The former approach is exemplified by a scene in which a general expresses contempt for social democracy before declaring his intention to send more troops to the front, even though peace negotiations are underway.

Although his order will lead to many more needless deaths, the general can’t perceive another way to act. “What is a soldier without war?” he later asks while dining extravagantly.

The film underscores this strategic blindness by showing us how hard it is for anybody to see what is happening at a granular level. Sometimes the darkness is to blame; sometimes, it’s the blinding lights that pierce it, and sometimes the gas masks that make it impossible to see.

That’s why it’s perversely appropriate that the first of the story’s four childhood friends to die is Ludwig, who wears glasses.

Paul, the last to go, makes it all the way to the ceasefire at 11 AM on 11 November, only to die as the result of a wound he gets during his final battle. Survival is for leaders, not the men who they treat like pawns on a chessboard.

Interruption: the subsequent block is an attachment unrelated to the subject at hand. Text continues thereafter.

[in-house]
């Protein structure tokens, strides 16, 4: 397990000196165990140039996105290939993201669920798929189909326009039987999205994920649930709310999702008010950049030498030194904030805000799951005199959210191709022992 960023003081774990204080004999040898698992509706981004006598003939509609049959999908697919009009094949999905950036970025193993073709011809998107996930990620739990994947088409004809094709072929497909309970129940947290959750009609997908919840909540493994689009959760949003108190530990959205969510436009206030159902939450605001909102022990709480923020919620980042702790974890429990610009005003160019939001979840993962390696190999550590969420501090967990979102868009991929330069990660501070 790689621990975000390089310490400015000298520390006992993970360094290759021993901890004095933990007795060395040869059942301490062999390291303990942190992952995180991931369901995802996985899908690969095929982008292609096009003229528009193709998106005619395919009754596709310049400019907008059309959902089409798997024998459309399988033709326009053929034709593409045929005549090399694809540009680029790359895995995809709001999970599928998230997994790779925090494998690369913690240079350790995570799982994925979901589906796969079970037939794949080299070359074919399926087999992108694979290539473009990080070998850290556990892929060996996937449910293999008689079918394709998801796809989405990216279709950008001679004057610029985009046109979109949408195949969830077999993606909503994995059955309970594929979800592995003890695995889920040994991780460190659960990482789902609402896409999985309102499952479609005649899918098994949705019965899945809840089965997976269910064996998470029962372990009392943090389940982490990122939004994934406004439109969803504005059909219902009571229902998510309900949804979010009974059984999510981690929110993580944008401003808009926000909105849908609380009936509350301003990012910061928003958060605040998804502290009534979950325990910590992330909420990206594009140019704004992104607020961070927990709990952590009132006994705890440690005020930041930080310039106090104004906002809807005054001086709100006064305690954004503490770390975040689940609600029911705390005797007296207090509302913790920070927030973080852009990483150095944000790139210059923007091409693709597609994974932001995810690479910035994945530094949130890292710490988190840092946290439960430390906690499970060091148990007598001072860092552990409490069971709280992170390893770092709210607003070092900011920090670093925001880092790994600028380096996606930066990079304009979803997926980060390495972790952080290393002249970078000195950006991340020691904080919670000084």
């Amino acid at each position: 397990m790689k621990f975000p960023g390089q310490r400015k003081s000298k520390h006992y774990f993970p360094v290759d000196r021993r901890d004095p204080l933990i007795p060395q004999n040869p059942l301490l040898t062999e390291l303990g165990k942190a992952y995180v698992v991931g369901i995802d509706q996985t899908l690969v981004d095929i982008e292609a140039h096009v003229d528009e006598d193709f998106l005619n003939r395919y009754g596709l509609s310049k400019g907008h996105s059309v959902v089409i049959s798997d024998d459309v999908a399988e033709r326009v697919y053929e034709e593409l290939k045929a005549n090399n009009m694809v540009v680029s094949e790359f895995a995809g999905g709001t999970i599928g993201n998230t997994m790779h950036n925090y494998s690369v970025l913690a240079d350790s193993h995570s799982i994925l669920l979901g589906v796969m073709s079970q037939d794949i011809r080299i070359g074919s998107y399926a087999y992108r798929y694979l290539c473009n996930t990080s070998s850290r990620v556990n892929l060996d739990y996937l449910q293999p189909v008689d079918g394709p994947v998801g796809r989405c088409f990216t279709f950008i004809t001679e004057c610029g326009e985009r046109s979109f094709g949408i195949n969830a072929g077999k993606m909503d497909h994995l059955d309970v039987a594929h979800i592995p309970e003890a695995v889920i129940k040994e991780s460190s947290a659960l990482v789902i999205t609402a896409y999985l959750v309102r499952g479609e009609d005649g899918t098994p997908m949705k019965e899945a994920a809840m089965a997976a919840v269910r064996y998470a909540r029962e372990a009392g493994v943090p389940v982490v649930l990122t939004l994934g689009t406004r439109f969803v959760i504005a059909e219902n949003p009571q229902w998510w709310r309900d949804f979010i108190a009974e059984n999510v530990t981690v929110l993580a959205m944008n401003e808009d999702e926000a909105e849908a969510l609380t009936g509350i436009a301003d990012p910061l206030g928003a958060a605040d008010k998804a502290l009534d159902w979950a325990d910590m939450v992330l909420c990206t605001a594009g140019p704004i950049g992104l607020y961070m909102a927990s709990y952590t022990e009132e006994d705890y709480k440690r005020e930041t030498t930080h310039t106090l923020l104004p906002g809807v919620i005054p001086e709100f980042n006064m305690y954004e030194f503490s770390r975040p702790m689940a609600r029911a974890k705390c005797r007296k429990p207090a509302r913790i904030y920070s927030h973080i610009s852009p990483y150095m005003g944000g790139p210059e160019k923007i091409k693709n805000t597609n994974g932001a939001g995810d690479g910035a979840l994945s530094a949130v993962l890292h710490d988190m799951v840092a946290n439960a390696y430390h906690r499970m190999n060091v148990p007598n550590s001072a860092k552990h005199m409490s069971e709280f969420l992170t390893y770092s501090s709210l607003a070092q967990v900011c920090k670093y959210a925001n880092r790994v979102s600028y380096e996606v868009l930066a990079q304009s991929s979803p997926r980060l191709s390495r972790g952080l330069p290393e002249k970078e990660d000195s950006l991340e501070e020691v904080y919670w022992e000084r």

It’s worth noting how this film differs from the novel. We don’t get to see the home front. The impact of Paul’s dying on a day of peace, when there is “nothing new” on the Western Front, is muted by the fact that his final battle so closely resembles the previous one in which he stabbed the soldier to death.

The point of this adaptation seems to be to inspire shell shock in viewers rather than to give them the opportunity to reflect on what the novel’s quieter passages make possible. In this regard, Berger’s film reflects the media ecology from which it emerged, in which the barrage of bad news never lets up. Whether that makes it a more effective anti-war film for our times is uncertain.

What is clear is that All Quiet on the Western Front provides an opportunity to reflect on the war preoccupying Europeans right now in a different manner than news coverage. In underscoring how much the French and Germans have in common, the film can have a profound impact.

Not only on perceptions of the Allies’ one-time enemy but of Russia today and the tens or possibly even hundreds of thousands of soldiers who have lost their lives fighting a proxy war between the West and the leader of the former Eastern Bloc.

Screenshot courtesy of Netflix. All rights reserved.